FDA Offers Docs Guidance on Rosiglitazone as Safety Review Nears Completion

Senate Committee Critical of Agency, GSK

February 25, 2010 05:15 pm News Staff

The FDA is recommending that patients continue taking the diabetes medication rosiglitazone, unless told otherwise by their physicians, as the agency continues to look at the risks and benefits of using rosiglitazone to treat type 2 diabetes. Meanwhile, the Senate Committee on Finance and drug manufacturer GlaxoSmithKline, or GSK, are debating the safety of the drug.

[Avandia logo image]

The FDA said in Feb. 22 safety announcement(www.fda.gov) that it will present cardiovascular safety data regarding rosiglitazone, which is marketed as Avandia, during a public meeting in July. At that time, the agency also plans to provide an updated assessment of the risks and benefits of the medication.

In addition to its single ingredient formulation, rosiglitazone also is marketed in combination with other diabetes medications -- specifically, with metformin under the brand name Avandamet and with glimepiride under the brand name Avandaryl. All three medications are manufactured by GSK.

The FDA, which has been reviewing the safety of rosiglitazone since 2007, issued the following advice for physicians in its safety announcement:

  • Follow the recommendations in the drug label when prescribing rosiglitazone, including a boxed warning that states that use of the drug in patients with established New York Heart Association Class III or IV heart failure is contraindicated. Furthermore, rosiglitazone is not recommended in patients with symptomatic heart failure.
  • Rosiglitazone causes or exacerbates congestive heart failure in some patients. Physicians should monitor for signs and symptoms of heart failure (e.g., excessive, rapid weight gain; dyspnea; edema of feet or ankles) after starting treatment and after dose increases. If heart failure signs and symptoms occur, the condition should be managed appropriately, and discontinuation or dose reduction of rosiglitazone must be considered.
  • Discuss with patients the risks of treatment, taking into account the clinical utility of rosiglitazone, the risks and benefits of other diabetes medications, and the risks associated with poorly controlled blood glucose.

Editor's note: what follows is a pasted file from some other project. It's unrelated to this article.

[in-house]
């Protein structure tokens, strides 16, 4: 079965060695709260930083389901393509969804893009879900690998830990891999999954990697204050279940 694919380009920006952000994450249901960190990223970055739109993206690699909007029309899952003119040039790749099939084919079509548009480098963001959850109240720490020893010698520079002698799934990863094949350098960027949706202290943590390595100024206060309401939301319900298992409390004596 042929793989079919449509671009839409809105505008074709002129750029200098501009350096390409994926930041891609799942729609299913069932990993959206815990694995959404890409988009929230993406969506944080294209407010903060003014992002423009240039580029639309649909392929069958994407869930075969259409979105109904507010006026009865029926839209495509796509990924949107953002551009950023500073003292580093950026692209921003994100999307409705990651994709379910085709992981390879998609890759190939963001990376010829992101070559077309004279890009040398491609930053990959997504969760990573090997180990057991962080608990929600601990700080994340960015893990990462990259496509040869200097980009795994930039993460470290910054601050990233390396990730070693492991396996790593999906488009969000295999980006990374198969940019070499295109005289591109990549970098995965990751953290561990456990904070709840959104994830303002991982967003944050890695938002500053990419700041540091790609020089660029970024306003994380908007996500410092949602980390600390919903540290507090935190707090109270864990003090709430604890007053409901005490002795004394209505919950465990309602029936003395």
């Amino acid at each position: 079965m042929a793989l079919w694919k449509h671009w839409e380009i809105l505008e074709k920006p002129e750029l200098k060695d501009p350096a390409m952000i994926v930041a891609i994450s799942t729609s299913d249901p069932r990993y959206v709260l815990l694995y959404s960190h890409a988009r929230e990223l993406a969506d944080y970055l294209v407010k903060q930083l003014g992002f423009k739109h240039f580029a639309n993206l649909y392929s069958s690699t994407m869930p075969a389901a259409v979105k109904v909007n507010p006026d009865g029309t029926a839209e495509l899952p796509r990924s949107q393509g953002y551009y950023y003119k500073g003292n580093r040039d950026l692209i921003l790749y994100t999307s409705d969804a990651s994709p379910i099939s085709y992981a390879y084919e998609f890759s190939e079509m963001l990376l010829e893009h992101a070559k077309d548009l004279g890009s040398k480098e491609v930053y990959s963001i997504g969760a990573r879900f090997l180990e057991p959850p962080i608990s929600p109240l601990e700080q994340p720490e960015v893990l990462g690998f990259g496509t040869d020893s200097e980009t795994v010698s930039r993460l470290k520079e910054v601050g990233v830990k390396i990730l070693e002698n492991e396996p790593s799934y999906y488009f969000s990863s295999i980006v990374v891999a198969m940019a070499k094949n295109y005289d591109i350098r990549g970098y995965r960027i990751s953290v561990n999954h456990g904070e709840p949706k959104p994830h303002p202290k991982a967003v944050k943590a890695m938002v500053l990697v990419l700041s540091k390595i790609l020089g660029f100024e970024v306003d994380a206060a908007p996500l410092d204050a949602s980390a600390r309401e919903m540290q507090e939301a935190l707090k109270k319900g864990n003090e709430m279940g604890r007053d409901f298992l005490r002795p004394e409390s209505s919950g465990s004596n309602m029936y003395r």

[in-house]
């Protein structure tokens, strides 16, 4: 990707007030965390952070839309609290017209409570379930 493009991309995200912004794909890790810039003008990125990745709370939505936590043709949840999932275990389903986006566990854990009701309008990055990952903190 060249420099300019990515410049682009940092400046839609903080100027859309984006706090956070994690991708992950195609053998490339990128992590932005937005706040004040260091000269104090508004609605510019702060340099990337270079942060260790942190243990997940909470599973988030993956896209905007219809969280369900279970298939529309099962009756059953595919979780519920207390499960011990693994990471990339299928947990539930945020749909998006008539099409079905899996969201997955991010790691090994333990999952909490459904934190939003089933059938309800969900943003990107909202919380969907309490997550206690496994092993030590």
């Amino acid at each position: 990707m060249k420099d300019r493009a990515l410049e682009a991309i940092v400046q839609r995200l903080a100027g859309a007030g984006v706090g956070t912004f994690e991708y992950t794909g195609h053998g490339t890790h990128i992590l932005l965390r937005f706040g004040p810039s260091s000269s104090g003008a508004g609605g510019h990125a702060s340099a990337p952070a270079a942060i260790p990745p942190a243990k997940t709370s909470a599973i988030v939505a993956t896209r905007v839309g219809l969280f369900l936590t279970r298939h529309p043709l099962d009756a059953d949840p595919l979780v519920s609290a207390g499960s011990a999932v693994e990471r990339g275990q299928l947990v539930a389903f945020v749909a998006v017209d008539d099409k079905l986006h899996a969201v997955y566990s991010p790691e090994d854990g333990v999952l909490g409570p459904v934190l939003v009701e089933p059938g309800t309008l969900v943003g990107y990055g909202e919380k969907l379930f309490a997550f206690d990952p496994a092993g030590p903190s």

• Discuss with patients the importance of adhering to their diabetes medication regimen.
  • Report any adverse events associated with the use of rosiglitazone to FDA's MedWatch(www.accessdata.fda.gov) program.

FDA officials also said that available data on rosiglitazone and risk of myocardial ischemia are inconclusive. A meta-analysis of 42 clinical studies -- most of which compared rosiglitazone to placebo -- found an association between use of the drug and an increased risk of myocardial ischemic events. Three other studies, which compared rosiglitazone to other oral diabetes medications or placebo, have not confirmed or excluded this risk, the agency said.

Meanwhile, Senate Committee on Finance chairman Max Baucus, D-Mont., and ranking member Chuck Grassley, R-Iowa, issued a news release(finance.senate.gov) Feb. 20 along with a committee report about rosiglitazone that criticizes not only manufacturer GSK but the FDA's handling of the drug.

According to the release, public safety has been put at risk because the FDA "has been too cozy with drug makers and has been regularly outmaneuvered by companies that have a financial interest in downplaying or underexploring potential safety risks."

The committee report(finance.senate.gov) itself says that the evidence reviewed suggests that GSK was aware of the cardiac risks associated with rosiglitazone years before that information became public and that the drug maker ignored its obligation to sufficiently warn patients and the FDA.

"Instead, GSK executives intimidated independent physicians, focused on strategies to minimize findings that Avandia may increase cardiovascular risk, and sought ways to downplay findings that the rival drug Actos (pioglitazone) might reduce cardiovascular risk," the report says.

GSK responded in a Feb. 23 news release(www.gsk.com) that said the senate report is misleading and contains errors of fact and omissions.

"A fair examination of the company's record will show that GSK has been diligent in its efforts to thoroughly study the safety and effectiveness of rosiglitazone and to widely communicate that information to governments, regulatory authorities, scientific peers, physicians and others in a variety of ways," said GSK in its release.